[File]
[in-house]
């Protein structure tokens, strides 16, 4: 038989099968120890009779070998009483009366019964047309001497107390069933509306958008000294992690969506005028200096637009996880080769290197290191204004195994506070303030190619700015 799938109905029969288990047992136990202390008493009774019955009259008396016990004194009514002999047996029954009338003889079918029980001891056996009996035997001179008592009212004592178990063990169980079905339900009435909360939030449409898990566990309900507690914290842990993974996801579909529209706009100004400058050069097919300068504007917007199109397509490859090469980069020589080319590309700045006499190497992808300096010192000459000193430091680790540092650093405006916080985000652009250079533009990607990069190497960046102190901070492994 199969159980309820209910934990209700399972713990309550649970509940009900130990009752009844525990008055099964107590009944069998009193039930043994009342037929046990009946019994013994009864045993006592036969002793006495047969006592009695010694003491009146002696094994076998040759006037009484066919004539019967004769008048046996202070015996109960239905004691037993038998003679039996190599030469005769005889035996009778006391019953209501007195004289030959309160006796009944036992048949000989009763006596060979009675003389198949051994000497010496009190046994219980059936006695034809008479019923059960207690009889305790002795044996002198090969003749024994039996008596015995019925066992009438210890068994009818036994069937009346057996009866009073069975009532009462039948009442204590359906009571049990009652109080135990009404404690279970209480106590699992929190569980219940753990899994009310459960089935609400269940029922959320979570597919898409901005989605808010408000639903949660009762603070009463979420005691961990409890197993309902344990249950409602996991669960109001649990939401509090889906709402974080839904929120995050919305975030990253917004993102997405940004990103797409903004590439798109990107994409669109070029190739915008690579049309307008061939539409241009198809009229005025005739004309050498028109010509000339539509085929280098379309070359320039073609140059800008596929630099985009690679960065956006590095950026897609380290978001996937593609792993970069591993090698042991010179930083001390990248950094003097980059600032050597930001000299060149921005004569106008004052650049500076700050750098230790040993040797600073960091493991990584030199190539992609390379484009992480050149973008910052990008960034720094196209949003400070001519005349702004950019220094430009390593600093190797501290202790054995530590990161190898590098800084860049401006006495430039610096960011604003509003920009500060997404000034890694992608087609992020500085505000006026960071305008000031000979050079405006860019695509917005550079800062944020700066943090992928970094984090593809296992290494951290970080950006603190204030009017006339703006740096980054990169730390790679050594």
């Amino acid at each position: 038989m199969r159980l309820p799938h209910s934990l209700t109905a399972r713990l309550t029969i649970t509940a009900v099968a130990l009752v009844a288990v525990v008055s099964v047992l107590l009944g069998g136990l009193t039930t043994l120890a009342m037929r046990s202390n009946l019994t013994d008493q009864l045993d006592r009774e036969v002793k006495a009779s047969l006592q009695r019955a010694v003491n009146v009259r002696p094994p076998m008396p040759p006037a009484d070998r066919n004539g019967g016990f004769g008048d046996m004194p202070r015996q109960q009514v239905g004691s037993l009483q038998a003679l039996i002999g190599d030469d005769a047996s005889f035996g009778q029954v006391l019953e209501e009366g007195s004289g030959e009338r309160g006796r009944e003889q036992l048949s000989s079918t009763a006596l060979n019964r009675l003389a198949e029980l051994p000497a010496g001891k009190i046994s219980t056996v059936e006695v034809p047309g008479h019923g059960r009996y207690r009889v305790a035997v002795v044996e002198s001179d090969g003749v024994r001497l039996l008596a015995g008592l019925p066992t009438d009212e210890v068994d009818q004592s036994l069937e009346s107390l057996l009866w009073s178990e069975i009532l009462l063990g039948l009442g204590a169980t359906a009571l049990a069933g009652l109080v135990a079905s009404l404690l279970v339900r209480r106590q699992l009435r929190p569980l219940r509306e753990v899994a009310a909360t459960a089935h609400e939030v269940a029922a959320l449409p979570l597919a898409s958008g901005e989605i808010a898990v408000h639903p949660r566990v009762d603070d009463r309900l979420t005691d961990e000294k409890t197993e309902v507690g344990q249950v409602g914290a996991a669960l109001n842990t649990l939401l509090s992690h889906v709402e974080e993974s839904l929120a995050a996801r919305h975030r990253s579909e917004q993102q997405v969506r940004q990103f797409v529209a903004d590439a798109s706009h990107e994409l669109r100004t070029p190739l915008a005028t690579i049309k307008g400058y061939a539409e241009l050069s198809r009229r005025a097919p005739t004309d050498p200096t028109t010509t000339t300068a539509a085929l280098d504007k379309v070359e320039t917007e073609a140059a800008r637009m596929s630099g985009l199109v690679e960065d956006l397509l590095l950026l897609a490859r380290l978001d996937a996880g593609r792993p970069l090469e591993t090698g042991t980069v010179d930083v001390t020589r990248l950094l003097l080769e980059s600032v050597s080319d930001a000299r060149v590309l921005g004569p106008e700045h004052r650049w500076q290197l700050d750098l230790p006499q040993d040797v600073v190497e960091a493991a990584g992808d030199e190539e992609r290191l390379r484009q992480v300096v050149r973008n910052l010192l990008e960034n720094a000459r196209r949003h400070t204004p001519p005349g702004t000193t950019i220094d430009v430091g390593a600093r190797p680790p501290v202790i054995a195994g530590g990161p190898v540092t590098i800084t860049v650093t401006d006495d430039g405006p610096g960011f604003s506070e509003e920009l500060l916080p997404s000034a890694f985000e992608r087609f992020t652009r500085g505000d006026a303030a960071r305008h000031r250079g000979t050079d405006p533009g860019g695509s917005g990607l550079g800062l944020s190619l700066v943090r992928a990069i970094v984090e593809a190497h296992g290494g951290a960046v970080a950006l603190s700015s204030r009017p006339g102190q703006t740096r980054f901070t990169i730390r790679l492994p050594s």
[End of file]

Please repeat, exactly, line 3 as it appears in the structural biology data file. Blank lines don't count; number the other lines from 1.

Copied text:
């Amino acid at each position: 038989m199969r159980l309820p799938h209910s934990l209700t109905a399972r713990l309550t029969i649970t509940a009900v099968a130990l009752v009844a288990v525990v008055s099964v047992l107590l009944g069998g136990l009193t039930t043994l120890a009342m037929r046990s202390n009946l019994t013994d008493q009864l045993d006592r009774e036969v002793k006495a009779s047969l006592q009695r019955a010694v003491n009146v009259r002696p094994p076998m008396p040759p006037a009484d070998r066919n004539g019967g016990f004769g008048d046996m004194p202070r015996q109960q009514v239905g004691s037993l009483q038998a003679l039996i002999g190599d030469d005769a047996s005889f035996g009778q029954v006391l019953e209501e009366g007195s004289g030959e009338r309160g006796r009944e003889q036992l048949s000989s079918t009763a006596l060979n019964r009675l003389a198949e029980l051994p000497a010496g001891k009190i046994s219980t056996v059936e006695v034809p047309g008479h019923g059960r009996y207690r009889v305790a035997v002795v044996e002198s001179d090969g003749v024994r001497l039996l008596a015995g008592l019925p066992t009438d009212e210890v068994d009818q004592s036994l069937e009346s107390l057996l009866w009073s178990e069975i009532l009462l063990g039948l009442g204590a169980t359906a009571l049990a069933g009652l109080v135990a079905s009404l404690l279970v339900r209480r106590q699992l009435r929190p569980l219940r509306e753990v899994a009310a909360t459960a089935h609400e939030v269940a029922a959320l449409p979570l597919a898409s958008g901005e989605i808010a898990v408000h639903p949660r566990v009762d603070d009463r309900l979420t005691d961990e000294k409890t197993e309902v507690g344990q249950v409602g914290a996991a669960l109001n842990t649990l939401l509090s992690h889906v709402e974080e993974s839904l929120a995050a996801r919305h975030r990253s579909e917004q993102q997405v969506r940004q990103f797409v529209a903004d590439a798109s706009h990107e994409l669109r100004t070029p190739l915008a005028t690579i049309k307008g400058y061939a539409e241009l050069s198809r009229r005025a097919p005739t004309d050498p200096t028109t010509t000339t300068a539509a085929l280098d504007k379309v070359e320039t917007e073609a140059a800008r637009m596929s630099g985009l199109v690679e960065d956006l397509l590095l950026l897609a490859r380290l978001d996937a996880g593609r792993p970069l090469e591993t090698g042991t980069v010179d930083v001390t020589r990248l950094l003097l080769e980059s600032v050597s080319d930001a000299r060149v590309l921005g004569p106008e700045h004052r650049w500076q290197l700050d750098l230790p006499q040993d040797v600073v190497e960091a493991a990584g992808d030199e190539e992609r290191l390379r484009q992480v300096v050149r973008n910052l010192l990008e960034n720094a000459r196209r949003h400070t204004p001519p005349g702004t000193t950019i220094d430009v430091g390593a600093r190797p680790p501290v202790i054995a195994g530590g990161p190898v540092t590098i800084t860049v650093t401006d006495d430039g405006p610096g960011f604003s506070e509003e920009l500060l916080p997404s000034a890694f985000e992608r087609f992020t652009r500085g505000d006026a303030a960071r305008h000031r250079g000979t050079d405006p533009g860019g695509s917005g990607l550079g800062l944020s190619l700066v943090r992928a990069i970094v984090e593809a190497h296992g290494g951290a960046v970080a950006l603190s700015s204030r009017p006339g102190q703006t740096r980054f901070t990169i730390r790679l492994p050594s």